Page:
Thu, Feb 7, 2013 -- 9:00 AM
Gavin NewsomDownload audio (MP3)
Gavin Newsom thinks hackers may be the key to good government. California's lieutenant governor and San Francisco's former mayor says officials are often hampered by old equipment and policies. But he thinks the tech community can step in and create apps for better bus schedules, carpooling systems and tracking your tax dollars, among other things. Lt. Gov. Newsom joins us to talk about his new book, "Citizenville: How to Take the Town Square Digital and Reinvent Government." We'll also talk to him about his push to keep jobs in California, and his reportedly rocky relationship with Governor Jerry Brown.
Host: Michael Krasny
- Gavin Newsom, lieutenant governor of California, former mayor of San Francisco and author, with Lisa Dickey, of the new book "Citizenville: How to Take the Town Square Digital and Reinvent Government"
- About the book "Citizenville" : at IndieBound.org
On Gov. Jerry Brown and Job Creation
"I would just like to see us do a little bit more on jobs because we have 1.8 million people unemployed, we still have the third highest unemployment in America at 9.7percent. Imperial County's at 25.5 percent, you can't make that up, Colusa County's not far behind. Meanwhile, you have counties like Marin at 5.5 percent. So we have two different Californias even though we're living in the same state. And I think we need to reconcile that, reconcile our poverty issues, and get serious about job creation and job retention. I think Gov. Brown is more than capable of doing that, I just want to see him in the next to years put the kind of energy he put in the last two years into the issue of the budget, put it into to the issue of jobs and the economy. "
"They're more empathetic, this millennial generation, more engaged peer-to-peer, than any generation in history. But they're taking matters into their own hands, they're going to choose donors, as opposed to waiting in line up in Sacramento to get into a hearing that's dominated by the persuasion industry, lobbyists and special interests. They're rather doing direct connections on Kiva.org, or going to Indiegogo, or jumpstarting their opportunities to raise money and support causes they believe in with Kickstarter.
Malcolm Gladwell calls this the slacker generation, he's just missed the point. And the objective facts bared out he loves being the contrarian, and he got a lot of attention for that, but he's wrong. This is a whole new generational shift, you've seen it in media, it's flattened the media industry."
On Government Transparency
"Even though the American people overwhelmingly support the drone initiative, it just inures to less trust and goes to your question, why are people not engaged? Because they don?t have that trust. Even if they like the president and like the drones, they don?t like the secrecy. And that's what's got to be changed."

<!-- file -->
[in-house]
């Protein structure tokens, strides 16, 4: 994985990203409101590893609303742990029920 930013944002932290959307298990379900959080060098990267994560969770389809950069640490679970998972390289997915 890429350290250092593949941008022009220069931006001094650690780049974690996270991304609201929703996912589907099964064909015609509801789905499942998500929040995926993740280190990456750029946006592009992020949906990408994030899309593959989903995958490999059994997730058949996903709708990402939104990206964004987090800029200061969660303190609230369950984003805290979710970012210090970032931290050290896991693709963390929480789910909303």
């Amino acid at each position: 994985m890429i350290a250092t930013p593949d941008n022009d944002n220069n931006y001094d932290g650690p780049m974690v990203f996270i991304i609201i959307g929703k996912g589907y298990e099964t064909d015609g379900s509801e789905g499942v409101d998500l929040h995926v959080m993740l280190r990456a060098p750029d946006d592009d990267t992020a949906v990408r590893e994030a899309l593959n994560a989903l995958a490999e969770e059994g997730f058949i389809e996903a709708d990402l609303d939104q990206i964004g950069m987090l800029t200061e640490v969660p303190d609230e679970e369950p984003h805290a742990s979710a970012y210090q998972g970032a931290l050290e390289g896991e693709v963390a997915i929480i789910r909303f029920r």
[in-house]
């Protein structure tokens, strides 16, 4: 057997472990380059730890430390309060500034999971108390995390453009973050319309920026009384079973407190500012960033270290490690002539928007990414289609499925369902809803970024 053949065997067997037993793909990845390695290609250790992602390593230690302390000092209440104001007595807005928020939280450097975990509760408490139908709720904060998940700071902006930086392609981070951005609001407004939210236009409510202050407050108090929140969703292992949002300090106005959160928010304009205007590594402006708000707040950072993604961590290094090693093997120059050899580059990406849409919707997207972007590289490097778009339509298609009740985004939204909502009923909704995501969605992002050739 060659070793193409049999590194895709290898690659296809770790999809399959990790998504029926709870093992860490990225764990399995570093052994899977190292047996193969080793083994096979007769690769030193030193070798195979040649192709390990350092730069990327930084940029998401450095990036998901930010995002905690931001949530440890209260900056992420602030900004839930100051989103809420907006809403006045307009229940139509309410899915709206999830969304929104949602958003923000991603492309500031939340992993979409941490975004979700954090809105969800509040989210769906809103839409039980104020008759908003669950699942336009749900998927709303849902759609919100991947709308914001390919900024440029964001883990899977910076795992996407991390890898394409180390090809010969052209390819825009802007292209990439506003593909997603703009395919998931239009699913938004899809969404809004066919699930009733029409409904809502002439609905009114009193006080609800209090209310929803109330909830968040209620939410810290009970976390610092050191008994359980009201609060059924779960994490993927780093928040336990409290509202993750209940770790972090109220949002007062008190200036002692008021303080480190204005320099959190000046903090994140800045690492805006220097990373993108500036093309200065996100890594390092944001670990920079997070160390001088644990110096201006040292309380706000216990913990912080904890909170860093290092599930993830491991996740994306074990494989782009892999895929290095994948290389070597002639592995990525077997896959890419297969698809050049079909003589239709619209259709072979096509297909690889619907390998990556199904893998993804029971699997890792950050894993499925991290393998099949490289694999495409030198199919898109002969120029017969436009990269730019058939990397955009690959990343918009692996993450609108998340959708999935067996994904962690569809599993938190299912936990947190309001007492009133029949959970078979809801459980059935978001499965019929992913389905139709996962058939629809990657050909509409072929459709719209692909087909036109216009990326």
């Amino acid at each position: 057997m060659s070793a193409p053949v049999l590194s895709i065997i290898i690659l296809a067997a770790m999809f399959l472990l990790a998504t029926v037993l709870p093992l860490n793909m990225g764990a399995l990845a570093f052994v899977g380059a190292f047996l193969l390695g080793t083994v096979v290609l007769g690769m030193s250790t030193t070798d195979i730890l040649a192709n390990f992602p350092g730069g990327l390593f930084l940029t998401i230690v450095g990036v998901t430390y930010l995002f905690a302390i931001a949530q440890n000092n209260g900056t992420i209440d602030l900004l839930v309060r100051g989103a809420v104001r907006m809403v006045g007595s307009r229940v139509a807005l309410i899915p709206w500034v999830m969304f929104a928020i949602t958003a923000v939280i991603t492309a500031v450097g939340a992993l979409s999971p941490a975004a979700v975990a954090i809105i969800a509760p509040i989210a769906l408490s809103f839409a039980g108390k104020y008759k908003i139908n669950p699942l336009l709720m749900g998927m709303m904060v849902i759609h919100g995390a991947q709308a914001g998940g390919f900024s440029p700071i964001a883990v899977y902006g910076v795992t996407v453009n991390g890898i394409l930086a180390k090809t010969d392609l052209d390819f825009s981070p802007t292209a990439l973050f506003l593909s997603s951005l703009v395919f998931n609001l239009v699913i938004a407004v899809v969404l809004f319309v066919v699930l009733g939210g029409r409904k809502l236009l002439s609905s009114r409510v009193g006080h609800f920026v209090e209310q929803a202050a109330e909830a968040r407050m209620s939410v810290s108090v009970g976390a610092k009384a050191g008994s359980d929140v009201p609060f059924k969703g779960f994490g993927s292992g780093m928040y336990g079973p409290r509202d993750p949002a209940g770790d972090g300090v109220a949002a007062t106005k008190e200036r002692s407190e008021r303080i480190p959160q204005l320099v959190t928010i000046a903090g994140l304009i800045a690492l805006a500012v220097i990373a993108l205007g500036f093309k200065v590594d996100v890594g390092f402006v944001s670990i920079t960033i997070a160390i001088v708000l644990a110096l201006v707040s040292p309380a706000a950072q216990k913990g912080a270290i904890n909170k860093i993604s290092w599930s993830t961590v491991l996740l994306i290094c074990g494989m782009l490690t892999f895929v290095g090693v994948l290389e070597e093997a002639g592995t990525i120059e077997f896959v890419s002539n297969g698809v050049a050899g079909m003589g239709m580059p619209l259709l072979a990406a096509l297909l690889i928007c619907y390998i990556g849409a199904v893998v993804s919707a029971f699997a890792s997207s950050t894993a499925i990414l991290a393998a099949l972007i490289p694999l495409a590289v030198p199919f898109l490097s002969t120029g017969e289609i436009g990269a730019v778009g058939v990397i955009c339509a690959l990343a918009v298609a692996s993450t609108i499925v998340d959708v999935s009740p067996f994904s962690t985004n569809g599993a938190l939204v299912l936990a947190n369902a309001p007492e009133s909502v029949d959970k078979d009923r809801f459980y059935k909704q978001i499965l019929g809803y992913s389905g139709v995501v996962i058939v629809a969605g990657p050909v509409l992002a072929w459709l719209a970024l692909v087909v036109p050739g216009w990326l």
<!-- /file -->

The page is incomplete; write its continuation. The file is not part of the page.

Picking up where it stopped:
On the Argument for an Open Government
"Right now we have a government that acts like a vending machine. David Kettle years ago wrote about this analogy and I loved it, the idea of a vending machine is that you put in your taxes, you get police, fire, healthcare, education, defense, but you have limited choices. Someone else is making the determination of what's in the machine. That's the government we have today, it's a framework of scarcity. And if you don't like the machine or what's in the machine, you shake it -- [such as] the Occupy movement, the Tea Party. What we're looking for, and what I'm arguing for with this open government is a government 2.0 framework, government as a platform that recognizes the concern of your question, that we recognize that we can't necessarily solve all of our problems."
On the Public Private Pay Gap
"The problem with talent in the private sector is self-evident, how are you going to get the best and brightest in the public sector, particularly in information technology, and the answer is we won't. We're not going to able to compete in that respect. So it's all about opening up this platform to third-party developers. It's about taking up information, putting it up online the same way that Steve Jobs looked at the iPhone.
Steve Jobs didn't put together 80,000 apps that work on the iPhone platform today, he only did about 12. He said 'We're not in the apps business, we're going to open that up to the private sector.' And that's the way I see a framework of abundance. That's the way I see a framework of government in the future. It's trying to create a framework of engagement with citizen developers and with the private sector to initiate a lot of these solutions particularly as it related to the ubiquity of the cloud, the move to mobility, and the opportunity to engage with those who have the expertise to solve problems at a local, state, and national level."
On Education Reform
"The last 150 years the education system hasn't changed. If someone came back to life today someone would see the exact same classroom they saw 150 years. I mean Sal Khan, these guys, they get it. It makes the issue of tenure and seniority, those issues are so dull, so stale. I listen to all these people screaming and yelling at each other, and creating all these organizations, and billionaires spending all this money on trivia. You want to get serious about education reform, you can't reform it, you've got to design something completely different than it is today. You've got to look at blended learning, you've got to look at flipping the classroom. You've gotta look at these tools of technology to completely shift the mindset of how we engage in a more Socratic way."